Following Tim Yanke’s solo show during Park West Gallery’s “Detroit’s Finest” exhibition series, learn from the artist what inspires two of his most iconic images: the dragonfly and the “Yanke Doodle.”
Yanke’s grandparents were from Germany and Italy, making him second-generation. He credits this German-Italian heritage for his family’s love of antiques, as he would travel with his parents to auctions and estate sales around the Midwest on the hunt for treasures. In particular, they sought out leaded glass, windows and lamps.
On one of these trips, Yanke’s mother acquired a Tiffany leaded antique lamp with a dragonfly design on it, which Yanke recalls found a place in his family’s living room. The lamp left a lasting impression on the young Yanke, who recalls his mother always telling him and his five siblings to stay away from the dragonfly lamp. He now creates his dragonfly artwork in his mother’s honor.
“All of a sudden I decided to paint this [dragonfly], and it’s quite a departure from everything I was painting prior,” he says. “Well, I paint with my emotion and I paint about things that are dear to me.”
The dragonfly invokes nostalgia in Yanke, and when used in his paintings, causes the viewer to have their own recollections or other special memories associated with dragonflies. He says it also has connections with his Neo-West style, as Native Americans saw the dragonfly as a symbol of water, fertility, renewal and spring.
Yanke’s dragonfly has since appeared in many forms, including as a piece of handmade jewelry and in modern lenticular art where the dragonfly flutters its wings. What collectors may not realize, though, is that they are bringing the dragonfly full circle when hanging it in their homes.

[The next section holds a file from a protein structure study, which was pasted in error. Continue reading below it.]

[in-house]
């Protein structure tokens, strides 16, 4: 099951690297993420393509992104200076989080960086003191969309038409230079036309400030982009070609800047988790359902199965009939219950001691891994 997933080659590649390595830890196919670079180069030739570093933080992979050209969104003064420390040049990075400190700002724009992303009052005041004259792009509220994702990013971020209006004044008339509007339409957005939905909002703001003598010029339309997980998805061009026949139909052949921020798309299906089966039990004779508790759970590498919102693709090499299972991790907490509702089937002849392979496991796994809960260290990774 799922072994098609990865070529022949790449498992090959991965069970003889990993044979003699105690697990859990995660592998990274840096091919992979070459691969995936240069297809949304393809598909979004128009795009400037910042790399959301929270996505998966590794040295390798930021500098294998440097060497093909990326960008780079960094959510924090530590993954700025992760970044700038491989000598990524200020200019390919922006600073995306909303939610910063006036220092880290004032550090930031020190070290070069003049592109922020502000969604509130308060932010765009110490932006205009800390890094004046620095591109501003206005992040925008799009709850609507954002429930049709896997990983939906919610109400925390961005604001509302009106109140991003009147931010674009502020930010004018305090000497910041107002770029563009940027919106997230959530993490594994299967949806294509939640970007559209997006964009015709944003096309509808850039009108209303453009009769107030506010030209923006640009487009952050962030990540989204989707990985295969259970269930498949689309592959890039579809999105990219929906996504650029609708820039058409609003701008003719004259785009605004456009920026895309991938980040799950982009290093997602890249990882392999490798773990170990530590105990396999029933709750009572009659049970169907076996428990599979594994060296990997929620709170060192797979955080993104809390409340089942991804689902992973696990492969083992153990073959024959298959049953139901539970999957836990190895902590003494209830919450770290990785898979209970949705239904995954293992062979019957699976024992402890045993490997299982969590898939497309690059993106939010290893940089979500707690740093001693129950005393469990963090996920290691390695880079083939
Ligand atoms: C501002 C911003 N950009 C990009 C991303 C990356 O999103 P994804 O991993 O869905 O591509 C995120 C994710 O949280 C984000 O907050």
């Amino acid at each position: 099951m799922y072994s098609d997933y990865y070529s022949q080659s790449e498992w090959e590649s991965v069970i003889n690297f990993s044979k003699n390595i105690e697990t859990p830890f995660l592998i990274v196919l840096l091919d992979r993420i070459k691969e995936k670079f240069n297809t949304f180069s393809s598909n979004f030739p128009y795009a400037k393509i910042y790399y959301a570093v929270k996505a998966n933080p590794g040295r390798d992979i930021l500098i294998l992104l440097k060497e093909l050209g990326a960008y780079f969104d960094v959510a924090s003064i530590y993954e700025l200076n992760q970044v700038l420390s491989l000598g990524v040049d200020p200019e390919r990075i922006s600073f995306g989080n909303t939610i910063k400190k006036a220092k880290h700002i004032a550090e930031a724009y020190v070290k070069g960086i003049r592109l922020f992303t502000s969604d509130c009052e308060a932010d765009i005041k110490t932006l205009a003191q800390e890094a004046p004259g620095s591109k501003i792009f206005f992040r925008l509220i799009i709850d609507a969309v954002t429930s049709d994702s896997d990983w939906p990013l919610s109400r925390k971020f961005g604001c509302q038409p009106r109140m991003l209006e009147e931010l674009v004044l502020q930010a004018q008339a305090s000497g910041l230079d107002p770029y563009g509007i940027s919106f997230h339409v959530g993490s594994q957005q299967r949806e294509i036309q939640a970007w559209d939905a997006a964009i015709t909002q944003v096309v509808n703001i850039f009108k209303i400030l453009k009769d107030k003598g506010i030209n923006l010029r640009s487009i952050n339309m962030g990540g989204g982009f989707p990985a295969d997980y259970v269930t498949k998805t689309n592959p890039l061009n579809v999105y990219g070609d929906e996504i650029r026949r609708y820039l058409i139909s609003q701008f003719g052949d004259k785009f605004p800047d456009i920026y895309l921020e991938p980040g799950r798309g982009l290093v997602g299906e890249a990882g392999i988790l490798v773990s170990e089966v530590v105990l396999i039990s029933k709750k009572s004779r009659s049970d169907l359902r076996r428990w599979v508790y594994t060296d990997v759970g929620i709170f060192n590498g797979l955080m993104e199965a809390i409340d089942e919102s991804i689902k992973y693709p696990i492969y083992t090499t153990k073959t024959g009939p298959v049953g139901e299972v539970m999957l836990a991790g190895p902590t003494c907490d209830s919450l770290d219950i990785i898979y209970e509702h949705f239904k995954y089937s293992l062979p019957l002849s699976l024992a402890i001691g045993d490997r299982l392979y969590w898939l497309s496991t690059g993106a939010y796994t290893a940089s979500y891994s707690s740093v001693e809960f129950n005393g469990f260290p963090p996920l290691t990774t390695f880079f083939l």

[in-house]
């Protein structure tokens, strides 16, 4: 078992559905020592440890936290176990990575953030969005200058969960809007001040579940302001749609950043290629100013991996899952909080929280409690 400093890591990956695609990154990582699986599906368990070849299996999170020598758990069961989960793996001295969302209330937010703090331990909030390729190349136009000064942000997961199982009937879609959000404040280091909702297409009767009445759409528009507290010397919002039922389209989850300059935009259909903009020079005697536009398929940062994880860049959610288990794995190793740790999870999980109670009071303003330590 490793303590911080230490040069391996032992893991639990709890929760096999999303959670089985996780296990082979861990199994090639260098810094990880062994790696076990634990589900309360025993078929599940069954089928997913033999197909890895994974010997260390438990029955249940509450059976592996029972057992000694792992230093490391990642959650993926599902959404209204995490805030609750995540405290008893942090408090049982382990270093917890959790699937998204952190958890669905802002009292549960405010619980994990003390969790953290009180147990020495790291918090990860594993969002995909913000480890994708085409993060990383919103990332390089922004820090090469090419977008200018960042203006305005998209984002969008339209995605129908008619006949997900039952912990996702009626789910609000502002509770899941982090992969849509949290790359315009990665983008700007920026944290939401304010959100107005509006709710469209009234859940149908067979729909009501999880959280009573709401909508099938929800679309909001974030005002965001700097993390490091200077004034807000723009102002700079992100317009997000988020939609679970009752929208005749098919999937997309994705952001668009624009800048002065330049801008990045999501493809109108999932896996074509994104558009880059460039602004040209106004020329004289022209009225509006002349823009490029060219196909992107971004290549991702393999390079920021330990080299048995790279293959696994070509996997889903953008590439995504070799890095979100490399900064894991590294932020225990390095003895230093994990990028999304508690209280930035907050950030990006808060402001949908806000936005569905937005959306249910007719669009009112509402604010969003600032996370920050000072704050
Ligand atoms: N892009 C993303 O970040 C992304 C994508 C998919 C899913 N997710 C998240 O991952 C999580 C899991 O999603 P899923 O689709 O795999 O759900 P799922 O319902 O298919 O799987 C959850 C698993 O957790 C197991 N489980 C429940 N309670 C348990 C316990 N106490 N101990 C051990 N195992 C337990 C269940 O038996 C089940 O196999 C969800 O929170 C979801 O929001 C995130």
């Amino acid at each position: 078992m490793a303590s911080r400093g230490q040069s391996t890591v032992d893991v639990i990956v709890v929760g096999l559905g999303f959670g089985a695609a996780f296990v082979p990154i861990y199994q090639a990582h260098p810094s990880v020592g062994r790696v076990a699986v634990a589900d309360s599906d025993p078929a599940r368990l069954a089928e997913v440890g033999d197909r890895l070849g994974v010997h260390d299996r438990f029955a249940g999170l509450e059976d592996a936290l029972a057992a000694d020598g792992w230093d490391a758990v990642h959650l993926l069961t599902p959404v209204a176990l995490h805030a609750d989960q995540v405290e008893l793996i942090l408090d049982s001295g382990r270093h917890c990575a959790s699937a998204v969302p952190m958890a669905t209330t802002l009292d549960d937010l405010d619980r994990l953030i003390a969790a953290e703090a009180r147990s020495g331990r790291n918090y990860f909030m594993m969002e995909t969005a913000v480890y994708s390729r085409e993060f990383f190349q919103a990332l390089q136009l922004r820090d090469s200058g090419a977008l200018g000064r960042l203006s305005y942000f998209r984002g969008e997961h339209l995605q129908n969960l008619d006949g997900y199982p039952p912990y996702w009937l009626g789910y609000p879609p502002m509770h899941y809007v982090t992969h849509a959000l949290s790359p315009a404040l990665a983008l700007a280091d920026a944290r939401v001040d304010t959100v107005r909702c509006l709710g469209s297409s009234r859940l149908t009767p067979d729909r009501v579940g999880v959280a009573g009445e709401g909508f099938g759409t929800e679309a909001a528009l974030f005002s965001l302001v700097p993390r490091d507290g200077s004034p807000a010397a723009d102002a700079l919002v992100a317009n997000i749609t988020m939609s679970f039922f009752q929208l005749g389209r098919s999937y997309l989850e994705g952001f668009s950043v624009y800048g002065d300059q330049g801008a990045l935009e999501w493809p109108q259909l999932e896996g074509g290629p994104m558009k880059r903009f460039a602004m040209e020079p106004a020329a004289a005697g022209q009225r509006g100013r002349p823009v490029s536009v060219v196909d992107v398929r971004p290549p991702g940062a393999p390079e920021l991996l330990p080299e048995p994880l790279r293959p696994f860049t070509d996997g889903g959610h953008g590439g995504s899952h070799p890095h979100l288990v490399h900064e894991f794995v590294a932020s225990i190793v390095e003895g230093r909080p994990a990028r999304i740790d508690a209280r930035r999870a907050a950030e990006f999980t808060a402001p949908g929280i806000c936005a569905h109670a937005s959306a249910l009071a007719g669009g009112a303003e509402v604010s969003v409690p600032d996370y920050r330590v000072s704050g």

“They hang something of yours that you created in their home,” Yanke says. “This is where life and death and happiness and sadness, all these things go on in their homes, and it’s such a sacred spot for so many people, and yet, they hang something of yours in there. Are you kidding me? That’s fantastic.”
Moving from nostalgia to patriotism, the “Yanke Doodle” series is the artist’s way of expressing the diversity of America. The name is a play on the well-known “Yankee Doodle” song, and about 80 percent of these works of art feature the U.S. flag in colors aside from the traditional red, white and blue.
“The ‘Yanke Doodle’ flag that seems to be one of my – pardon the pun – flagships, was based on the fact that for the longest time I did it in non-traditional colors,” Yanke says. “The non-traditional colors were to represent the flags of the nations that people brought from all around the world to the United States.”
Like the dragonfly, Yanke is honored by having his “Yanke Doodle” works in people’s homes, and he has helped make houses into homes by donating Yanke Doodles to Habitat for Humanity of Oakland County homeowners.
With Park West Gallery artwork on more than 100 cruise ships around the world, Yanke has collectors on six of the seven continents, demonstrating the connection people have with his art. During the opening of his exhibition for “Detroit’s Finest,” he jokingly suggested a Yanke Doodle be delivered to research facilities in Antarctica.
“Let’s send them a flag, they could use an American flag out there,” he says.
Be sure to check out Yanke’s Dragonfly and Yanke Doodle works at Park West Gallery.